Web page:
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Japan factory output slumps in June as trade war bites

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Japan's factory output fell more than expected in June after two straight months of gains, adding to a slew of data suggesting that slowing global growth and the protracted US-China trade war were taking a toll on the export-reliant economy.

[TOKYO] Japan's factory output fell more than expected in June after two straight months of gains, adding to a slew of data suggesting that slowing global growth and the protracted US-China trade war were taking a toll on the export-reliant economy.

The data comes ahead of the Bank of Japan's two-day policy meeting that ends later on Tuesday, where the board is expected to scrutinise the impact overseas risks could have on its view the economy will sustain a moderate recovery.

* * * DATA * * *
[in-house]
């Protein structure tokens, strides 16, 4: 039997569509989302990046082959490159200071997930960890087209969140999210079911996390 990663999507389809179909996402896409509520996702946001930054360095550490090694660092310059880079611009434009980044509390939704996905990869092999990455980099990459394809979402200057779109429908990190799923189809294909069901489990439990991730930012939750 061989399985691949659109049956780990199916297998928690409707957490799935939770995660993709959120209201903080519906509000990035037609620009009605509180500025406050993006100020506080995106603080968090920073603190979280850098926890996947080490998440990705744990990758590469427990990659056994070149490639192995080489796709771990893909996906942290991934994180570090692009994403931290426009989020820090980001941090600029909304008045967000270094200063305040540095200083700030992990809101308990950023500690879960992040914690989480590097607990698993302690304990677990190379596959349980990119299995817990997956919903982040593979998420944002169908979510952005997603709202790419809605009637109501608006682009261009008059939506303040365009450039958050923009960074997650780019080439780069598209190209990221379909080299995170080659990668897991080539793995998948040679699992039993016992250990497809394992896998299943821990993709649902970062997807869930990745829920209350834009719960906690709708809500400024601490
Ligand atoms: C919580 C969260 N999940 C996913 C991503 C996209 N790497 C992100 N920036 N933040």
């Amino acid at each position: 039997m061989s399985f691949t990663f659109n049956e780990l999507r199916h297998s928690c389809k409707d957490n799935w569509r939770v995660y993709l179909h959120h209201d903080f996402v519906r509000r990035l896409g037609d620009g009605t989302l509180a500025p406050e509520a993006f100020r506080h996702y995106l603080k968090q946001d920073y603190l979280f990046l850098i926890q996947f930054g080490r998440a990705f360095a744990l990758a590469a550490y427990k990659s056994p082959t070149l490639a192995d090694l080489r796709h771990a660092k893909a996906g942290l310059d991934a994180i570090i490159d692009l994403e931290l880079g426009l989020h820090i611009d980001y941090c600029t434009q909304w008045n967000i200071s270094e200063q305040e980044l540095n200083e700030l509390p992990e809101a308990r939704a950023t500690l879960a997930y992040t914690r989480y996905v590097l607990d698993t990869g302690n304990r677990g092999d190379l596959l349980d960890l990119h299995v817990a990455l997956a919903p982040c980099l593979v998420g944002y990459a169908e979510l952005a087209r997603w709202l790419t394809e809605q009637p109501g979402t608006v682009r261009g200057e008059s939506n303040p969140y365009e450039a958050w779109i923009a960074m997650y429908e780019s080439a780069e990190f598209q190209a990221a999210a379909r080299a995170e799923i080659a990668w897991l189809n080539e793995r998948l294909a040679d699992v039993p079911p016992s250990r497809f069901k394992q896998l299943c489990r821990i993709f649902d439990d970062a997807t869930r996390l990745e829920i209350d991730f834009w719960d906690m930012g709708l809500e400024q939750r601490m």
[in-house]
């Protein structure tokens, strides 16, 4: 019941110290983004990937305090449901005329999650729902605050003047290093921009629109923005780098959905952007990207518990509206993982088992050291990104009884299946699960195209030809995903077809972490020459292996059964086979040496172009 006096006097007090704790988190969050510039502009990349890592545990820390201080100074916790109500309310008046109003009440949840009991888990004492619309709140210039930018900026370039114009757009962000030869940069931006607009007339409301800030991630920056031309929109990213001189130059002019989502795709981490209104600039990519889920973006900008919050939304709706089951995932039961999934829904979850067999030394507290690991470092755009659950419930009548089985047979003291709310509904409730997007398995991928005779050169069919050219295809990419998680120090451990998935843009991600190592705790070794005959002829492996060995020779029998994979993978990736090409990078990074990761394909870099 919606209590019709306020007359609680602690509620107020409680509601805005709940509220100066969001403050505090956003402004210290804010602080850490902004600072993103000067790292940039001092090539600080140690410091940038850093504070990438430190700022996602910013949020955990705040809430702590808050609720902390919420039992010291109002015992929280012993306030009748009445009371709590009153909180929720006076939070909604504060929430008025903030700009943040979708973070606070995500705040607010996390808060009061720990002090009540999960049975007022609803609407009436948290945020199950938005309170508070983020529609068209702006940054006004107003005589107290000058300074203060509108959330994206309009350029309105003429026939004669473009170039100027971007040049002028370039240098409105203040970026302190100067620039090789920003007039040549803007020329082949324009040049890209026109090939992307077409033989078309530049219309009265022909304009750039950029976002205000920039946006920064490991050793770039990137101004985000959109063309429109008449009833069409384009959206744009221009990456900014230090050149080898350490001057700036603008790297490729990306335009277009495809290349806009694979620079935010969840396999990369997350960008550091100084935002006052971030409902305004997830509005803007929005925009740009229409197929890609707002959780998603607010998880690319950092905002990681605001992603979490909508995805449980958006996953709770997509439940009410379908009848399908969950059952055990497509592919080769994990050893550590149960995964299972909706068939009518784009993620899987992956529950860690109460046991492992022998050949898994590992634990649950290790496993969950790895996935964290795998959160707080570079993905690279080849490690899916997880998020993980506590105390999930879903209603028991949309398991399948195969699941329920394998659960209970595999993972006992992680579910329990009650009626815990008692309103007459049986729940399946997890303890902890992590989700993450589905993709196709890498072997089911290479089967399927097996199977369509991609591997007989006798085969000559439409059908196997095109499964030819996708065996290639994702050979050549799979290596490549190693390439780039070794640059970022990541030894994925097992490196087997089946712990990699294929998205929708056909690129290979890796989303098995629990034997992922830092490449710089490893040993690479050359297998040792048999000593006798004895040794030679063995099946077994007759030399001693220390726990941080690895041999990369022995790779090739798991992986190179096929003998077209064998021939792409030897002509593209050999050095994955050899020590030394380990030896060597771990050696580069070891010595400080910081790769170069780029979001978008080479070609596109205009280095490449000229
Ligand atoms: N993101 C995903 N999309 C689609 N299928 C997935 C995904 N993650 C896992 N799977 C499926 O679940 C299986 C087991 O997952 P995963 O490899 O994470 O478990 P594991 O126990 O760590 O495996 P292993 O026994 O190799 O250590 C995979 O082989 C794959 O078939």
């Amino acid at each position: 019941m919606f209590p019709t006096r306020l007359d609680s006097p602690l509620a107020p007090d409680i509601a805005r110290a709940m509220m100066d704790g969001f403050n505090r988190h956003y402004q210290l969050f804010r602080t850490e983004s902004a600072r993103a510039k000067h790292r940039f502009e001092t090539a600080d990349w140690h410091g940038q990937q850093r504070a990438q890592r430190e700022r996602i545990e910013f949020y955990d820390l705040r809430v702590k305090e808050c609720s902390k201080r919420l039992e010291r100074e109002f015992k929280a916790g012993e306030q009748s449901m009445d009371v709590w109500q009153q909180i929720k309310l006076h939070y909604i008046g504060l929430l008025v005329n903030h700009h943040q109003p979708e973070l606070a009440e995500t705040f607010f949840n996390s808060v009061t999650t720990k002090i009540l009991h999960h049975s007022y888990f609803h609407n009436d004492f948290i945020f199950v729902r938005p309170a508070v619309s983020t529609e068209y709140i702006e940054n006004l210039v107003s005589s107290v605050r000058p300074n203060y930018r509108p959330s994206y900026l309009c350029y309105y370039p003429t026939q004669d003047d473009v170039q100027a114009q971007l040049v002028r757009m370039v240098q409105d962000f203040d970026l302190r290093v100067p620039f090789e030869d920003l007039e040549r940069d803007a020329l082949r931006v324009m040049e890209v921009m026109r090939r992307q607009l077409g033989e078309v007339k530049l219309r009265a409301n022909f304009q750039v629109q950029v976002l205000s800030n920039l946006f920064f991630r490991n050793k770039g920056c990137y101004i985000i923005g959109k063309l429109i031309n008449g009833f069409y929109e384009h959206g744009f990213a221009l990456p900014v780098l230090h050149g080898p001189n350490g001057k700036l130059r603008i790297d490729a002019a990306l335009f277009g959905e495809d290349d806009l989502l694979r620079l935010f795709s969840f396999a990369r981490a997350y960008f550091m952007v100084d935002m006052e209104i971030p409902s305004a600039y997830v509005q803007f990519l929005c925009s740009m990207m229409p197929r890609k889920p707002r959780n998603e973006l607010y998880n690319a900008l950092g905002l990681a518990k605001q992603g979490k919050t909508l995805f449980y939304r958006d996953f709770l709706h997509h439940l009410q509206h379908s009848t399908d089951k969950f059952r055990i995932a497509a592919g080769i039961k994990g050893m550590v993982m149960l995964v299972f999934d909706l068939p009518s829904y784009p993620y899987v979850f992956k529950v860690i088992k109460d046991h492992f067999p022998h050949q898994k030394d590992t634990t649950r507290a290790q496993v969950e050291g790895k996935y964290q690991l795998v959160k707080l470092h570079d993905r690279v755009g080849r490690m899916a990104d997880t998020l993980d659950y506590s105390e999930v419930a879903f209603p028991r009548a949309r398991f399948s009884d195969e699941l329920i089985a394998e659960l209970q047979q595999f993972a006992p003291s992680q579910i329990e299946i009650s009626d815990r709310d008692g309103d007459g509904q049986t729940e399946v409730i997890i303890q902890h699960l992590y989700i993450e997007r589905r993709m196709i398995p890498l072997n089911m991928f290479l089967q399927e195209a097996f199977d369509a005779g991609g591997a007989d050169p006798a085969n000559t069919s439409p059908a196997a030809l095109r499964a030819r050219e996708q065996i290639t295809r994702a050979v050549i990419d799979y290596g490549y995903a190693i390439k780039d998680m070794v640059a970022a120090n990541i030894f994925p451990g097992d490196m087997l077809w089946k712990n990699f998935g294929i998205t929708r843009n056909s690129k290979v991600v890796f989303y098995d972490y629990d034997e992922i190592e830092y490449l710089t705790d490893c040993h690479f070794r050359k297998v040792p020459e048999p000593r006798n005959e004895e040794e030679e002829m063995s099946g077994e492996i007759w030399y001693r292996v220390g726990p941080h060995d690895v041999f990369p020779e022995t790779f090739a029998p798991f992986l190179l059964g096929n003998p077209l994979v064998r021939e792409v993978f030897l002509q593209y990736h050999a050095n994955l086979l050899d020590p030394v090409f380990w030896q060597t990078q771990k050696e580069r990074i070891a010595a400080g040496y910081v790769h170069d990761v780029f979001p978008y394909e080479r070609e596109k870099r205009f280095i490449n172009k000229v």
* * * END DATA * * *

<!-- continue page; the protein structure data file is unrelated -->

Industrial output fell 3.6 per cent in June, government data showed on Tuesday, more than a median market forecast for a 2.0 per cent drop. It followed a 2.0 per cent rise in the previous month.

Manufacturers surveyed by the government expect output to rise 2.7 per cent in July and 0.6 per cent in August, offering some hope that solid domestic demand will make up for some of the weakness in overseas shipments.

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"Industrial output growth has been moving sideways," the government said, keeping its assessment on factory output unchanged.

On a quarter-to-quarter basis, output rose 0.5 per cent in the April-June period after dropping 2.5 per cent in the first three months of this year.

Manufacturing activity has weakened across the globe as simmering international trade tensions hurt business sentiment, forcing the International Monetary Fund to cut its global growth forecast and prodding some central banks to expand stimulus.

Japan has seen a similar pattern with manufacturers' sentiment having worsened, though service-sector activity remains firm as they are less vulnerable to the impact from slowing global trade.

Japan's economy expanded an annualised 2.1 per cent in the first quarter but many analysts expect growth to have slowed as the US-China trade row hurts exports. October's scheduled sales tax hike may also curb consumption, they warn.

REUTERS